This study was approved by the Northern Regional Health Administration Medical Ethics Committee with several considerations: “1) Given that the study will collect only anonymous data there is no need for the obtainment of informed consent by physicians; 2) The study is of great relevance and with an expected practical interest of the results; and 3) The methodology used safeguards the rights of participants.”

In accordance with the Medical Ethics Committee, before the implementation of the study (but after the randomized allocation), a letter was sent to all Western Oporto Group of healthcare centers informing them of and explaining the study aims and methodology.

Results

The number of servers enrolled was constant without loss (Fig. 3). The number of family physicians after the intervention ranged from 58 to 64 in the intervention group and from 55 to 70 in the control group. Recruitment was performed in April 2012, and the trial began on June 1, 2012, with a follow-up period until January 31, 2013 (eight month follow-up). Baseline data are presented in Table 2.


Fig3 Martins BMCMedInfoDecMak2017 17-1.gif

Figure 3. Flowchart summary of the trial
Table 2. Baseline data ranges for each group based on the last six months before the electronic health record (EHR) software modification
Usual software (control group) min - max Modified software (intervention group) min - max
Family physicians 57–61 55–63
Total of patients covered by health centers 110,781–110,783 79,847–79,850
Face-to-face consultations 10,725–13,493 10,047–12,598

For both groups, Table 3 compares the monthly average number of diagnostic and laboratory tests prescribed for each 100 consultations before and after EHR software modification, under a time series analysis perspective (ARIMA model). Within the five tests that were withdrawn from the basic menu, we observe a statistically significant reduction in the prescription of four tests (uric acid, serum protein electrophoresis, sedimentation rate, and lung x-ray tests) in the intervention group after software modification. Within the five tests that were added to the basic menu, we observed a significant increase in prescription of the fecal occult blood test in the intervention group after software modification. Within the tests that were marked with green dots (USPSTF recommendation grades A and B) there were no significant increases in either the control or intervention groups. Within the tests that were marked with red dots (USPSTF recommendation grade D), there was a significant reduction only in the prescription of cancer antigen 19-9, but the amount of this test that was prescribed was so low that this variation may be justified by other factors and not a result of software modification.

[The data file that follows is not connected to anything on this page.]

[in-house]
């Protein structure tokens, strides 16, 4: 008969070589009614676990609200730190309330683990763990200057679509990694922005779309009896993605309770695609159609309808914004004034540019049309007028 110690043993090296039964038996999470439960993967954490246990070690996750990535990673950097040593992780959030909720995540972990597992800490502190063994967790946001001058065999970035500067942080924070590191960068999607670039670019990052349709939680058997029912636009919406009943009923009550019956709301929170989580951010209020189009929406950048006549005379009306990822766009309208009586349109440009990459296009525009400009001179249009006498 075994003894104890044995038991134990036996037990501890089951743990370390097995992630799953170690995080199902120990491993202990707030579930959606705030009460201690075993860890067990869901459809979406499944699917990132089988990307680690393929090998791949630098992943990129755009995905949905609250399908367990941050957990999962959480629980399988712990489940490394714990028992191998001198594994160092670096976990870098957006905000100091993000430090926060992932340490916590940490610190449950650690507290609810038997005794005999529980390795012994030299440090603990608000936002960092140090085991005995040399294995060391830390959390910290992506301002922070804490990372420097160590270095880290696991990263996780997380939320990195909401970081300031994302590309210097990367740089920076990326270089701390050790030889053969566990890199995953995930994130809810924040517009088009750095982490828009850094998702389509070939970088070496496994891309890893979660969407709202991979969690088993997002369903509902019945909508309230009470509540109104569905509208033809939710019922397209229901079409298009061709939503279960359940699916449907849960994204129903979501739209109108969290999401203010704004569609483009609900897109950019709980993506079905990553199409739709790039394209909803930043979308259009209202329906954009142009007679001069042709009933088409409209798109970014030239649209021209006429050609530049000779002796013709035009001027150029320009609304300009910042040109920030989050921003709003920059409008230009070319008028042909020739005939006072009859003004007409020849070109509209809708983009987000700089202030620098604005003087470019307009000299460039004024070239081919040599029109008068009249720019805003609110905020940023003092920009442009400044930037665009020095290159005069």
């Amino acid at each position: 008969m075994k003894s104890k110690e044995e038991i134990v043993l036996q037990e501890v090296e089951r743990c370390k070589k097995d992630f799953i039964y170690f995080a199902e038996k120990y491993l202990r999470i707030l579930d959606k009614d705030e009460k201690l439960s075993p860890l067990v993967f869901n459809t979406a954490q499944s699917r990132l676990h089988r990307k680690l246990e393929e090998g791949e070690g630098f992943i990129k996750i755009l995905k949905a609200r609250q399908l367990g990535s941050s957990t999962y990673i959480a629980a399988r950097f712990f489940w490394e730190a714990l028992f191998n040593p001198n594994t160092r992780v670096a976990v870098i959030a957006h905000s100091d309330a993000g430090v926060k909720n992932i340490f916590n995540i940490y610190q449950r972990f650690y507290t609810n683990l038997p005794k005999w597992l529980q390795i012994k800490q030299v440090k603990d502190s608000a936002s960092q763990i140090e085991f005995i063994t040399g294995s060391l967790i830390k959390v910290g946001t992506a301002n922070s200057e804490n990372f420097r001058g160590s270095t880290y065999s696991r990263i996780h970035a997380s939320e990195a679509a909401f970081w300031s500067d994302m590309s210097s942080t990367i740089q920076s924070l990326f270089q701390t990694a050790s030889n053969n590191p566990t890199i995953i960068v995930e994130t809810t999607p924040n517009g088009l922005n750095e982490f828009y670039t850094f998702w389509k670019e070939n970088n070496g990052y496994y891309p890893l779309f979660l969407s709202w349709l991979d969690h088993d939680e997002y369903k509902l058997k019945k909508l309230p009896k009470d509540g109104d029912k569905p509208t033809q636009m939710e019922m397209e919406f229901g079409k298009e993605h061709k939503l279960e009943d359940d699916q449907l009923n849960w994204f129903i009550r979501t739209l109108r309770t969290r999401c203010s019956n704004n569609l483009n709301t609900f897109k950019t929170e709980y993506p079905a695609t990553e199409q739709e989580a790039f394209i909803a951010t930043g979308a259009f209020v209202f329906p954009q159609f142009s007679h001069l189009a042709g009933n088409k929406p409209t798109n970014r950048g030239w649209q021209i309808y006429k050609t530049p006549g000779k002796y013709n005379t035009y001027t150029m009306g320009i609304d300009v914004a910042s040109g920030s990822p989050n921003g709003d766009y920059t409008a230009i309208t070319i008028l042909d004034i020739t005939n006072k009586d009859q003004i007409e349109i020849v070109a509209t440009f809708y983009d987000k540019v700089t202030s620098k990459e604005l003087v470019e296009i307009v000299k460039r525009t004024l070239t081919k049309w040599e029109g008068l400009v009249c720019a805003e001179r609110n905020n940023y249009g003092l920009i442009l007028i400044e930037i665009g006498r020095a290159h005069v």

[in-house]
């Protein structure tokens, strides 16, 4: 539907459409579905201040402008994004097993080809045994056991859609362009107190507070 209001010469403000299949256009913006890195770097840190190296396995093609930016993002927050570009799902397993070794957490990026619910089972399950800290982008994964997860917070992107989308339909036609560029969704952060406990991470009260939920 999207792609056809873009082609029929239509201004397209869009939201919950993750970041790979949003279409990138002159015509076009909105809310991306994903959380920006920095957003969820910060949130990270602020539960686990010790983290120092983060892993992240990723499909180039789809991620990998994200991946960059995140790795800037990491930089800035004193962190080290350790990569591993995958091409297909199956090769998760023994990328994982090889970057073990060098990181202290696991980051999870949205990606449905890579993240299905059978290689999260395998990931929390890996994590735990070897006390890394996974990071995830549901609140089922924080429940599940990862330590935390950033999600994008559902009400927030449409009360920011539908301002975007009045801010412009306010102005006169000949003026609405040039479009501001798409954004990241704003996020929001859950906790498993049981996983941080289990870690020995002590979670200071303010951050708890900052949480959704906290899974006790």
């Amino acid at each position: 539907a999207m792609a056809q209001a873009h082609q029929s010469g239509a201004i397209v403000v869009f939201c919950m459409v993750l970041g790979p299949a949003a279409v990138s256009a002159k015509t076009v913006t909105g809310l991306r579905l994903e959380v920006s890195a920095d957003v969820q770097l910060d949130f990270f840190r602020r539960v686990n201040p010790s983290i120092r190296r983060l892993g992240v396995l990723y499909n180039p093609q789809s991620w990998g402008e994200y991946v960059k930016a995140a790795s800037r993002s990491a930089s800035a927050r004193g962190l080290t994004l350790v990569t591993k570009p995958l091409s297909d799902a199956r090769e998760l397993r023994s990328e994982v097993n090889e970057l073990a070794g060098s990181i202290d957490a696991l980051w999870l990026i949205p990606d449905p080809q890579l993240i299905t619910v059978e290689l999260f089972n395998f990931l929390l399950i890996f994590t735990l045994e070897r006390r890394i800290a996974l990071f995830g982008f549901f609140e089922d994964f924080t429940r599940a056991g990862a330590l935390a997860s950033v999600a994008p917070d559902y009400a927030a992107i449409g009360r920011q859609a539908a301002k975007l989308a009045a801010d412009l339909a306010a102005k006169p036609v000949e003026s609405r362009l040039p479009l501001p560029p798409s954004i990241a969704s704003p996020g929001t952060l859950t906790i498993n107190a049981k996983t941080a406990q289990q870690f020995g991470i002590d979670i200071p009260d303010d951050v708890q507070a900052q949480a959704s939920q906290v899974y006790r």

Table 3. Pre-post comparison of the monthly number of diagnostic and lab tests prescribed per 100 consultations (time series analysis, ARIMA model)

a Tests that were also marked with red dots
b Tests that were also marked with green dots
α DXA: Dual-energy X-ray absorptiometry
β VDRL: Venereal Disease Research Laboratory

Control group (always exposed to usual EHR software) Intervention group
Before After p Before software modification After software modification p
Diagnostic and lab tests that were withdrawn from the basic menu
Uric acid 12.0 10.9 0.094 11.2 4.5 <0.001
Serum protein electrophoresis 4.1 3.2 0.001 4.7 0.6 <0.001
Sedimentation rate 8.3 7.7 0.259 7.1 2.0 <0.001
Rest electrocardiographya 7.7 6.8 0.189 6.4 5.4 0.072
Lung x-ray 1.7 1.6 0.351 1.9 1.4 0.002
All tests withdrawn 33.8 30.3 0.075 31.3 13.9 <0.001
Diagnostic and laboratory tests that were added to the basic menu
HDL cholesterolb 19.0 17.8 0.357 16.7 16.0 0.566
Triglycerides 19.6 18.3 0.349 17.4 16.2 0.372
Fecal occult blood testb 8.5 7.3 0.236 4.9 6.3 0.017
Cervicovaginal cytologyb 4.8 4.7 0.779 4.5 4.4 0.905
Mammographyb 1.9 1.8 0.332 1.6 1.7 0.631
All tests added 53.7 49.9 0.334 45.0 44.7 0.909
Diagnostic and laboratory tests that were marked with green dots (USPSTF grade A and B)
Glucose 22.7 21.5 0.402 20.4 18.8 0.199
Total cholesterol 20.6 19.3 0.345 18.3 16.9 0.264
Colonoscopy 1.4 1.5 0.325 1.2 1.2 0.940
Flexible sigmoidoscopy 0.1 0.1 0.031 0.1 0.1 0.115
DXAα 1.0 0.7 0.035 0.6 0.6 0.562
VDRLβ 2.1 2.0 0.234 1.9 1.6 0.003
All green marked 82.1 76.7 0.331 70.2 67.5 0.560
Diagnostic and laboratory tests that were marked with red dots (USPSTF grade D)
Pelvic ultrasound 1.2 1.1 0.033 1.0 1.1 0.815
Cancer antigen 19-9 0.2 0.2 0.911 0.1 0.1 0.013
Exercise electrocardiography 0.5 0.6 0.308 0.5 0.4 0.113
Carotid artery ultrasound 0.3 0.2 0.484 0.2 0.2 0.072
Spirometry 0.5 0.5 0.959 0.3 0.5 0.010
Hepatitis B surface antigen 1.6 1.7 0.627 1.3 1.2 0.147
Hepatitis C antibodies 1.2 1.2 0.379 0.9 0.9 0.898
All red marked 13.1 12.3 0.341 10.9 9.7 0.102